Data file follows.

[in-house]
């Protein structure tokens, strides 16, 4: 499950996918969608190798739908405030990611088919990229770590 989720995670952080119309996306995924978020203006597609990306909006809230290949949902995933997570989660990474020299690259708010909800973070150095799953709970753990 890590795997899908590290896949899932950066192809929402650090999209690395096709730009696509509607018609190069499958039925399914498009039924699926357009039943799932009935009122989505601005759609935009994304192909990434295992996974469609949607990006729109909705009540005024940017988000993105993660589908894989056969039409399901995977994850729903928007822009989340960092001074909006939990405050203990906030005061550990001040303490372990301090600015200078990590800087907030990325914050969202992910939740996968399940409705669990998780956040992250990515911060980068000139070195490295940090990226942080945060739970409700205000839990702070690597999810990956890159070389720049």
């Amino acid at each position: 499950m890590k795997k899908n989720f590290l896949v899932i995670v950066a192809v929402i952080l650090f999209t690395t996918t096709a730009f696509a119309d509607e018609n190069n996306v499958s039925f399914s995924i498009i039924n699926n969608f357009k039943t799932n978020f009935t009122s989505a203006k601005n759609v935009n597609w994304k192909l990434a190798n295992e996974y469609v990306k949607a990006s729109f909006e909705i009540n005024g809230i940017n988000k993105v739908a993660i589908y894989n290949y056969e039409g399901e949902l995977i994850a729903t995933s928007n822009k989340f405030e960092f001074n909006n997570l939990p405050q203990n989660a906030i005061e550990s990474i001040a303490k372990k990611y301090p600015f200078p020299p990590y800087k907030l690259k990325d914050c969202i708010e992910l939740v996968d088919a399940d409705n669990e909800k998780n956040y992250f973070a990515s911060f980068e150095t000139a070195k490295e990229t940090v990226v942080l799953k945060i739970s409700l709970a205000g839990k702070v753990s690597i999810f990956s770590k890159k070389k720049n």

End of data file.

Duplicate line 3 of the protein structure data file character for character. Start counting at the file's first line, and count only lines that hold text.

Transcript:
């Amino acid at each position: 499950m890590k795997k899908n989720f590290l896949v899932i995670v950066a192809v929402i952080l650090f999209t690395t996918t096709a730009f696509a119309d509607e018609n190069n996306v499958s039925f399914s995924i498009i039924n699926n969608f357009k039943t799932n978020f009935t009122s989505a203006k601005n759609v935009n597609w994304k192909l990434a190798n295992e996974y469609v990306k949607a990006s729109f909006e909705i009540n005024g809230i940017n988000k993105v739908a993660i589908y894989n290949y056969e039409g399901e949902l995977i994850a729903t995933s928007n822009k989340f405030e960092f001074n909006n997570l939990p405050q203990n989660a906030i005061e550990s990474i001040a303490k372990k990611y301090p600015f200078p020299p990590y800087k907030l690259k990325d914050c969202i708010e992910l939740v996968d088919a399940d409705n669990e909800k998780n956040y992250f973070a990515s911060f980068e150095t000139a070195k490295e990229t940090v990226v942080l799953k945060i739970s409700l709970a205000g839990k702070v753990s690597i999810f990956s770590k890159k070389k720049n």